During Banned Books Week, Dixon supports a ban on ‘pornographic’ books in schools
Republican nominee for Michigan governor Tudor Dixon campaigns in Lansing on Aug. 27, 2022. | Allison R. Donahue
Updated, 7:08 p.m., 9/21/22
GOP gubernatorial nominee Tudor Dixon announced during a Tuesday press conference outside the Michigan Department of Education in Lansing that she would consider banning “pornographic” books in K-12 schools if she were elected governor.
This is just the latest attack on books in K-12 schools, largely on books that cover race and LGBTQ+ topics or relationships.
As a candidate for governor, Dixon is the highest-profile Michigander to propose a book ban so far.
Dixon, who will face Democratic Gov. Gretchen Whitmer in the Nov. 8 election, said if she were elected governor, she would consider legislation in the state that would ban books that are deemed “pornographic” — a historically difficult measure to define, even by the U.S. Supreme Court.
“I would take a look at the books that we are seeing that are pornographic and make a decision on what we do to make sure that we are not having children reading pornographic — or having a teacher read — pornographic material to children or a child in school,” Dixon said during a press conference that took place during Banned Books Week.
An ‘unprecedented flood’ of book bans engulfs U.S. school districts, PEN report says
Republican Texas Gov. Greg Abbott made a similar move last year when he wrote a letter in November 2021 to the Texas Association of School Boards (TASB) calling on schools to investigate why their libraries contained allegedly “obscene” and “pornographic” content in schools.
But where the line is on “pornographic” is unclear.
When asked by the Advance to define what she means by “pornographic” in terms of books in K-12 schools, Dixon said it was “two naked people, and they are acting out a sexual act, and multiple different sexual acts.”
After Dixon shared her definition of pornography, she then offered to send the Advance reporter examples of porn, which became a viral clip on social media. Rachel Bosscher-Atwood, a member of Michigan Liberty Leaders and Moms for Liberty who stood behind Dixon during the press conference, said she had “porn on my phone” when Dixon offered to send examples. Bosscher-Atwood also called on viewers of her Facebook livestream after the press conference to send porn to the reporter and said she wanted to “harass” the reporter.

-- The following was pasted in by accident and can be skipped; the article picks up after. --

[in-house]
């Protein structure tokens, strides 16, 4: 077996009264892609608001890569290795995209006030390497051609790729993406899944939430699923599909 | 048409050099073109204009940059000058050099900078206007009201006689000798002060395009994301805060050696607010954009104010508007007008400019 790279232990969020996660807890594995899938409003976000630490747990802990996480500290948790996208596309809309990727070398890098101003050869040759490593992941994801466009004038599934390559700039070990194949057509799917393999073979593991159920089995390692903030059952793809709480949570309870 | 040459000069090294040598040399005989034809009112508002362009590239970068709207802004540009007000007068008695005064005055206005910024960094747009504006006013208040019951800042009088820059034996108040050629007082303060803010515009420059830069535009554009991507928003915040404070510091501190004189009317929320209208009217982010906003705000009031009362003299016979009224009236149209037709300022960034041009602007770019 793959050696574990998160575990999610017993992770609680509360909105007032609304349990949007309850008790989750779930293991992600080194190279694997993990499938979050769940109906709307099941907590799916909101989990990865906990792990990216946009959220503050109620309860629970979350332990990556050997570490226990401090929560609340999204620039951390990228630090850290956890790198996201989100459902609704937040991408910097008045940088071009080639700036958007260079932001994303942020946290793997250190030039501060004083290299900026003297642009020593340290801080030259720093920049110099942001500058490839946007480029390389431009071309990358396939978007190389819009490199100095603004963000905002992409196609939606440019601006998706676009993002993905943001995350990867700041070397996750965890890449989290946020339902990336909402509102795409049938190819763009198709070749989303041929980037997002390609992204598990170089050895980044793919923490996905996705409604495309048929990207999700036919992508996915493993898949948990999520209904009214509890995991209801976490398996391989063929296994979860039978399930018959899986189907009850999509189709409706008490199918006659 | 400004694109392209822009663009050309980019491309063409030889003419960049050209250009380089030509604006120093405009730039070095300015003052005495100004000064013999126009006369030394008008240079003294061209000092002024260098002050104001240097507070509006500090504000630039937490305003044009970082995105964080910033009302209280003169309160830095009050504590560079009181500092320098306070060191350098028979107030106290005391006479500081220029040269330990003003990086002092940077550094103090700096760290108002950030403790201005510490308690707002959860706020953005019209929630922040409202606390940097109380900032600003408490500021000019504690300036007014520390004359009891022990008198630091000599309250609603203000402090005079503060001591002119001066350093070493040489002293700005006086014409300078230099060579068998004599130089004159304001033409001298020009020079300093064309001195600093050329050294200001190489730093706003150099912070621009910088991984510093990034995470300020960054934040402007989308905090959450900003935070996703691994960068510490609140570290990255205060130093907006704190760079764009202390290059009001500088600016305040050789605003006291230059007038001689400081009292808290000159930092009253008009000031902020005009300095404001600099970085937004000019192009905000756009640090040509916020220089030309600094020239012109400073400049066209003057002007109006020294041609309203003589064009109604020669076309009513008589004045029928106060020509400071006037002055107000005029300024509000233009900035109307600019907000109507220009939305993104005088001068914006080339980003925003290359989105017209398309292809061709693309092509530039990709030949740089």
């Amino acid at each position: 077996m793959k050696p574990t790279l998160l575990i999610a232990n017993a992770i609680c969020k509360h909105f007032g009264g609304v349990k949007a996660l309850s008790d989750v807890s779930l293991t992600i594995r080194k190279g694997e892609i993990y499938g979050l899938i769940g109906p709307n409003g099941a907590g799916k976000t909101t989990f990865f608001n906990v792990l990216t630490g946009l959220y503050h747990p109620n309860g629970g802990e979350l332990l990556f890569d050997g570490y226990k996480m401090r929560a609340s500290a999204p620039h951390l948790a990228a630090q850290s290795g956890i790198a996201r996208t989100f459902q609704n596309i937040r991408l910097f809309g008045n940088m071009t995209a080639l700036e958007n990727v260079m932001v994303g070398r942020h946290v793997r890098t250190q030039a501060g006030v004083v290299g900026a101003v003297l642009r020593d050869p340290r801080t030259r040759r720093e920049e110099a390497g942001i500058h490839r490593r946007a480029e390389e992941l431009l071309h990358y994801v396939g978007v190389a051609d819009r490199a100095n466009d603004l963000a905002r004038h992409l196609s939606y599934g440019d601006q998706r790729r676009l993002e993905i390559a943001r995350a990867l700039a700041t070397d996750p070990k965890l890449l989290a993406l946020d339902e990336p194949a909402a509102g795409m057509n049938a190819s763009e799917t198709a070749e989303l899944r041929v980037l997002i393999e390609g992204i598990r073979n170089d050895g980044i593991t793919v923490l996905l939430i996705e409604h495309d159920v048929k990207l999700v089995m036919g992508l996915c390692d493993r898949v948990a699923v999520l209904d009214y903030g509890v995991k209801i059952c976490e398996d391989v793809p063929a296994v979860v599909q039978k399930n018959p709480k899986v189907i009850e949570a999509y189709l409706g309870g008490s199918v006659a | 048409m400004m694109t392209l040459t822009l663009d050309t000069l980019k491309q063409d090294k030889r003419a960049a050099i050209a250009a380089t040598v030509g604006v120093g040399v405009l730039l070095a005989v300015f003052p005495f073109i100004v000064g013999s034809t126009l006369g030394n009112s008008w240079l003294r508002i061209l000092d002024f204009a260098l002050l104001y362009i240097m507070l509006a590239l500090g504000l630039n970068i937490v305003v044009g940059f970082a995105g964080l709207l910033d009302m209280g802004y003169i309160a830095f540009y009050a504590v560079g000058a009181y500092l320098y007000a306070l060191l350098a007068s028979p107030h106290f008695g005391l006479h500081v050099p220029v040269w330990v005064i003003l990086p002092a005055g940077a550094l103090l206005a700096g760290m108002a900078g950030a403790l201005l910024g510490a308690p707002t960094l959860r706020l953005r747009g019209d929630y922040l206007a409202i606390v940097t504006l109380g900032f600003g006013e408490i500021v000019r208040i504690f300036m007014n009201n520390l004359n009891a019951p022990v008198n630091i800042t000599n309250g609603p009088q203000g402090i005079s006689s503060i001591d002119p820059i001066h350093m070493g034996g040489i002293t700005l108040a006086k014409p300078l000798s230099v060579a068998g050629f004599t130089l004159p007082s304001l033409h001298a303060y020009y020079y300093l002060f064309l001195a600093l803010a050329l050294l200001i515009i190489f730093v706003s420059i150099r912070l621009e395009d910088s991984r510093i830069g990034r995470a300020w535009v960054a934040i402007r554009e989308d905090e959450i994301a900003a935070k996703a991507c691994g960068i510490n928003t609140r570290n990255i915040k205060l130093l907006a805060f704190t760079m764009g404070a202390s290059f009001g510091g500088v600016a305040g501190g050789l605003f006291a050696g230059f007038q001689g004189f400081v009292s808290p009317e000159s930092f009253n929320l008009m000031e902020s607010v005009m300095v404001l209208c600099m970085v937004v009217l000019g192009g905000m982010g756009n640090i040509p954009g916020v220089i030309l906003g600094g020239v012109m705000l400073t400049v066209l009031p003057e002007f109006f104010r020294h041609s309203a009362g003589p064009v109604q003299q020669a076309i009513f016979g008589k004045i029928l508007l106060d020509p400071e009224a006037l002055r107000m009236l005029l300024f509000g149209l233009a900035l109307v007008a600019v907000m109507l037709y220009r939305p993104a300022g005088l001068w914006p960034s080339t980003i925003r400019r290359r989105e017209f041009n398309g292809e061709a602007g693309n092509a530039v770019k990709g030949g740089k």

Dixon’s campaign did not send examples of what she would define as porn.
Whitmer’s team did not respond to a request for comment on Dixon’s statements on banning books.
Dixon’s announcement did prompt some allegations of hypocrisy, like from Democratic consultant Adrian Hemond.
In the spring, videos surfaced of Dixon acting in zombie and vampire-themed productions that included some sexual scenes between other characters.
Dixon’s press conference focused on other education issues, including banning LGBTQ+ topics in curricula and transgender athletes from competing on sports teams that align with their gender identity. She also called on State Superintendent Michael Rice to resign, as the Advance previously reported.
A recent report from PEN America — an organization that advocates for the protection of free speech — found that from July 2021 to June 2022 there were 2,532 instances of individual books being banned, affecting 1,648 unique book titles in 138 school districts in 32 states.
Michigan, which ranked sixth in the nation for most books bans, had 41 book bans in four districts in the first nine months of the 2021-22 school year.
“Book banning and educational gag orders are two fronts in an all-out war on education and the open discussion and debate of ideas in America. Students have First Amendment rights to access information and ideas in schools, and these bans and legislative shifts pose clear threats to those rights,” wrote the authors of the PEN report. “This climate is also increasingly undermining the professional discretion of educators and librarians when it comes to matters of public education …”
The First Amendment organization also noted that the efforts to target books containing LGBTQ+ characters or themes frequently draw on stereotypes that suggest any LGBTQ+ content is inherently sexual or pornographic.
The PEN America report found at least 15 documented cases of criminal charges being filed or complaints being filled out regarding distribution of obscenity or pornographic material in public and school libraries during the 2021–22 school year.
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